CAPE CANAVERAL, FL (CBS4) –  A flyby revisit by a NASA spacecraft captured over six dozen intimate shots of a comet giving scientists valuable information and earthlings a phenomenal view.

Monday night the Stardust revisited the comet Tempel 1 that was hit by a probe in 2005 shot off by the NASA spacecraft Deep Impact.  The 800-pound copper bullet probe formed a manmade crater in the comet, but it also dispersed a cloud of dust which prohibited the Deep Impact from taking pictures of it.

A second visit, passing within 110 miles of the comet’s surface, proved successful for the Stardust.  In the six dozen photos captured, scientists were able to see the effects of the 6-year-old manmade impact and found evidence of erosion on the comet.  But instead of the expected well-defined pit, the Stardust photographed what looked like a crater rim that was filled in the center.  Scientists say that’s a sign that the plume set off in the 2005 impact fell back down into the crater.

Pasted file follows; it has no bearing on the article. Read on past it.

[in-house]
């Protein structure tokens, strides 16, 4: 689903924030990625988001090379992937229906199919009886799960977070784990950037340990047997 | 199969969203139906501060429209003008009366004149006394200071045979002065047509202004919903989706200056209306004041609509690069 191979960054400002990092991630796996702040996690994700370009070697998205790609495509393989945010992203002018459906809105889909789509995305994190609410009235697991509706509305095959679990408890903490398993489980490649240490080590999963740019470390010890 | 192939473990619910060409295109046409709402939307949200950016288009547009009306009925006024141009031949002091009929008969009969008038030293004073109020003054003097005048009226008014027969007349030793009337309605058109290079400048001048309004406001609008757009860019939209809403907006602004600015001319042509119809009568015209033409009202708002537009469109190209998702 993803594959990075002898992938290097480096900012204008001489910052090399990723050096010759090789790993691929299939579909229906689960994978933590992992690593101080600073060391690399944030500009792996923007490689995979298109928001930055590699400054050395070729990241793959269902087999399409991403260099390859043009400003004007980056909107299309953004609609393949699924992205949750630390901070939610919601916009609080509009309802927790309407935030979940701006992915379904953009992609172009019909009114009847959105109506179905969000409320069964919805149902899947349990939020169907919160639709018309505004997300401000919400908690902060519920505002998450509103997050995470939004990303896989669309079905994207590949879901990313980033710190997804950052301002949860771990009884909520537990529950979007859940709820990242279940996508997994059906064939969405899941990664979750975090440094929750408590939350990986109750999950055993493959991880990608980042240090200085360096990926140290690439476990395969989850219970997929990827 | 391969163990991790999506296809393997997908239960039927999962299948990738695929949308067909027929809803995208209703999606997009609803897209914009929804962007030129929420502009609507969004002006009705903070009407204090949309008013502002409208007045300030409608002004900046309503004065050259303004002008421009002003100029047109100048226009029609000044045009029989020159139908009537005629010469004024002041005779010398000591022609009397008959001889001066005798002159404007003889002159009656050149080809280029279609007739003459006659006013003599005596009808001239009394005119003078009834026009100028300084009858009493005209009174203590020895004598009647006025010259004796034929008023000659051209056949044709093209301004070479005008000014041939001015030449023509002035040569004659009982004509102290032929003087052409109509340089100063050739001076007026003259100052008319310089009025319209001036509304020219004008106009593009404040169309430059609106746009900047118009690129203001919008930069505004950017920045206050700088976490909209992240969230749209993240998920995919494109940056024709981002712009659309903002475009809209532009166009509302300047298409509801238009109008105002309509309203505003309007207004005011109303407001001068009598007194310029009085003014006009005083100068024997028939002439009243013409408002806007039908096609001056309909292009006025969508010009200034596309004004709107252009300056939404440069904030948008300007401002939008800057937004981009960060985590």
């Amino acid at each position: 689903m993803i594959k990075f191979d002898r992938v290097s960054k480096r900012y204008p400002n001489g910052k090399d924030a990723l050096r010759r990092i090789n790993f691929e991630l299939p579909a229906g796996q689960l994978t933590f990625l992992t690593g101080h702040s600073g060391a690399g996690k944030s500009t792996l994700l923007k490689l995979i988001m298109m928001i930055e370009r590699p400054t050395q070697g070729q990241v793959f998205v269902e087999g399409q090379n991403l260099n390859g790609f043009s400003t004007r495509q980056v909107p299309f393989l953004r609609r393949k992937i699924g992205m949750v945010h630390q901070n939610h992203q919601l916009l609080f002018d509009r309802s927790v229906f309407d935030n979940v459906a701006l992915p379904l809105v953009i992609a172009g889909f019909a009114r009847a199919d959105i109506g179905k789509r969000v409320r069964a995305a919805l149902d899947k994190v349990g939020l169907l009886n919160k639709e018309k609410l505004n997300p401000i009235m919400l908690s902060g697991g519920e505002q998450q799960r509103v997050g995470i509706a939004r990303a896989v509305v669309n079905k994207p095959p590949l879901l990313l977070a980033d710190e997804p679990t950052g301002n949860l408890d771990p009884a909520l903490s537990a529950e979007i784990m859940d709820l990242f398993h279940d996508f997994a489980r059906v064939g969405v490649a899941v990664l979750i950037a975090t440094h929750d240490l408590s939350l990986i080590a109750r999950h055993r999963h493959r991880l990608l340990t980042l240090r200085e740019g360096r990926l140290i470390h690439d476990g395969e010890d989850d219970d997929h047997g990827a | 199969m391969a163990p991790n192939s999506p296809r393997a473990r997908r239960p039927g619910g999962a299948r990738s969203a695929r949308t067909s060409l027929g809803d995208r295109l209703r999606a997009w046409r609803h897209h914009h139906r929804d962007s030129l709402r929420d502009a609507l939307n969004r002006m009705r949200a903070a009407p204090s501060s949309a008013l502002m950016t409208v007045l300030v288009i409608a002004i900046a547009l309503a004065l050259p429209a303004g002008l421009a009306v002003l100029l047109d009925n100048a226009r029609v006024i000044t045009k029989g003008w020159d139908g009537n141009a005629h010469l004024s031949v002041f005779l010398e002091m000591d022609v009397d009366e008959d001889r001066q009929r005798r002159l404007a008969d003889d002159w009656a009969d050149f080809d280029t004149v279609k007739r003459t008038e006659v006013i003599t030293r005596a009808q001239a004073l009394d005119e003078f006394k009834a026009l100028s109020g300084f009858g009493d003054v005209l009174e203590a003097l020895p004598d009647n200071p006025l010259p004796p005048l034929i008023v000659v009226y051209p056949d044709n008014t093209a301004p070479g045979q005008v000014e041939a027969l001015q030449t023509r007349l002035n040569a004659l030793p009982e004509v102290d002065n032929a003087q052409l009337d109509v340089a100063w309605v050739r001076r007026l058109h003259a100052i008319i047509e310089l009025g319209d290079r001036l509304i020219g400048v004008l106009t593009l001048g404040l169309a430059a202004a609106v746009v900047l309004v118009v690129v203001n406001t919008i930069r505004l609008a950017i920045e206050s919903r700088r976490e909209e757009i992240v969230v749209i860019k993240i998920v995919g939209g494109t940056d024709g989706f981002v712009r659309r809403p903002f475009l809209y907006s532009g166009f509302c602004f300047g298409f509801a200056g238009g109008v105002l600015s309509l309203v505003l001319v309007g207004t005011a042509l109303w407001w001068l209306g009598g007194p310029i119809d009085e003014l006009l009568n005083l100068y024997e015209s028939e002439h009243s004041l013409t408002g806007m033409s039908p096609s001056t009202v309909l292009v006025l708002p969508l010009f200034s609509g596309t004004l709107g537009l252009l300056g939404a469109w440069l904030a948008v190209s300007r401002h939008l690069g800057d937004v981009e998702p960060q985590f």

Since NASA’s first encounter with Tempel 1, it has completed a full loop around the sun.  Every time a comet completes a full orbit around the sun some of the material from the surface is lost and the comet’s brightness is dulled.

NASA planned on downloading the most intimate shots of the comet first, but a glitch in the system sent photos in the order they were taken-with the more distant views first.  Space enthusiasts, who waited on Valentine’s evening for a glimpse of Tempel 1’s nucleus, were disappointed by the delay and many expressed their frustration on various social network sites.

Scientists plan on spending the next several weeks analyzing the data gathered from the Valentine’s Day photo shoot.